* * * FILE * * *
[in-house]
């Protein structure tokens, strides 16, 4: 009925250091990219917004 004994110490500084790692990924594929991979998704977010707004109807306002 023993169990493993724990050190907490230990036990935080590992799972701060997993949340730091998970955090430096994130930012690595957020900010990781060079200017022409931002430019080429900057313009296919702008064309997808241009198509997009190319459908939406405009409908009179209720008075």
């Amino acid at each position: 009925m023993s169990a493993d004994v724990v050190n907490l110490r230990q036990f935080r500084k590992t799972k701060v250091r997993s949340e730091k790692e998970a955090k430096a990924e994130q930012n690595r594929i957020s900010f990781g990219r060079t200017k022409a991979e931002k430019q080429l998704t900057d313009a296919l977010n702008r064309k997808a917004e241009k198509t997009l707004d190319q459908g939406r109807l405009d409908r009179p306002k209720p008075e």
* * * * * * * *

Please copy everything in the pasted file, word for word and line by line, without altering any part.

[in-house]
């Protein structure tokens, strides 16, 4: 009925250091990219917004 004994110490500084790692990924594929991979998704977010707004109807306002 023993169990493993724990050190907490230990036990935080590992799972701060997993949340730091998970955090430096994130930012690595957020900010990781060079200017022409931002430019080429900057313009296919702008064309997808241009198509997009190319459908939406405009409908009179209720008075």
């Amino acid at each position: 009925m023993s169990a493993d004994v724990v050190n907490l110490r230990q036990f935080r500084k590992t799972k701060v250091r997993s949340e730091k790692e998970a955090k430096a990924e994130q930012n690595r594929i957020s900010f990781g990219r060079t200017k022409a991979e931002k430019q080429l998704t900057d313009a296919l977010n702008r064309k997808a917004e241009k198509t997009l707004d190319q459908g939406r109807l405009d409908r009179p306002k209720p008075e």